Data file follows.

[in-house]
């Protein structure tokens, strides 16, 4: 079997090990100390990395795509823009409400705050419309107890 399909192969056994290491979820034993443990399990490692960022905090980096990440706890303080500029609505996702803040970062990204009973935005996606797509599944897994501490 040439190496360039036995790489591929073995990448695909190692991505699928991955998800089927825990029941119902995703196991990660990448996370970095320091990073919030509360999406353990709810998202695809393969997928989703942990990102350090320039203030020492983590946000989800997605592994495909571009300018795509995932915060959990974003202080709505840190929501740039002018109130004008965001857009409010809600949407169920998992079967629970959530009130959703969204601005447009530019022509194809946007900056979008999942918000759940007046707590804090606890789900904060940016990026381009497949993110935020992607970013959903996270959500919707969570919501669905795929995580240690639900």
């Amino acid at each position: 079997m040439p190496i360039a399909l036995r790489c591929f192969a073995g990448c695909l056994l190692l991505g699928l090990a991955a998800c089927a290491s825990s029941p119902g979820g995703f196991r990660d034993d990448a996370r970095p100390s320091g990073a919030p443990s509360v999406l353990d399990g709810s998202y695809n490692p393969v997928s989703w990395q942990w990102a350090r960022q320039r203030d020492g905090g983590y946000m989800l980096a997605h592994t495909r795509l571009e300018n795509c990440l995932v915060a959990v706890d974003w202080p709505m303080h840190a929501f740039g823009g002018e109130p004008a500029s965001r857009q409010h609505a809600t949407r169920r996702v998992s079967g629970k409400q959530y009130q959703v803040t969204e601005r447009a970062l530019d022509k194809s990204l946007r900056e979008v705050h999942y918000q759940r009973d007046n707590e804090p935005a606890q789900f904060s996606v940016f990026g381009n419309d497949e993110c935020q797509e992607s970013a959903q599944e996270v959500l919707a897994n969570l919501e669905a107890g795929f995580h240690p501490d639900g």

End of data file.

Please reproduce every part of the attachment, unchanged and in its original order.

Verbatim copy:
[in-house]
């Protein structure tokens, strides 16, 4: 079997090990100390990395795509823009409400705050419309107890 399909192969056994290491979820034993443990399990490692960022905090980096990440706890303080500029609505996702803040970062990204009973935005996606797509599944897994501490 040439190496360039036995790489591929073995990448695909190692991505699928991955998800089927825990029941119902995703196991990660990448996370970095320091990073919030509360999406353990709810998202695809393969997928989703942990990102350090320039203030020492983590946000989800997605592994495909571009300018795509995932915060959990974003202080709505840190929501740039002018109130004008965001857009409010809600949407169920998992079967629970959530009130959703969204601005447009530019022509194809946007900056979008999942918000759940007046707590804090606890789900904060940016990026381009497949993110935020992607970013959903996270959500919707969570919501669905795929995580240690639900």
């Amino acid at each position: 079997m040439p190496i360039a399909l036995r790489c591929f192969a073995g990448c695909l056994l190692l991505g699928l090990a991955a998800c089927a290491s825990s029941p119902g979820g995703f196991r990660d034993d990448a996370r970095p100390s320091g990073a919030p443990s509360v999406l353990d399990g709810s998202y695809n490692p393969v997928s989703w990395q942990w990102a350090r960022q320039r203030d020492g905090g983590y946000m989800l980096a997605h592994t495909r795509l571009e300018n795509c990440l995932v915060a959990v706890d974003w202080p709505m303080h840190a929501f740039g823009g002018e109130p004008a500029s965001r857009q409010h609505a809600t949407r169920r996702v998992s079967g629970k409400q959530y009130q959703v803040t969204e601005r447009a970062l530019d022509k194809s990204l946007r900056e979008v705050h999942y918000q759940r009973d007046n707590e804090p935005a606890q789900f904060s996606v940016f990026g381009n419309d497949e993110c935020q797509e992607s970013a959903q599944e996270v959500l919707a897994n969570l919501e669905a107890g795929f995580h240690p501490d639900g």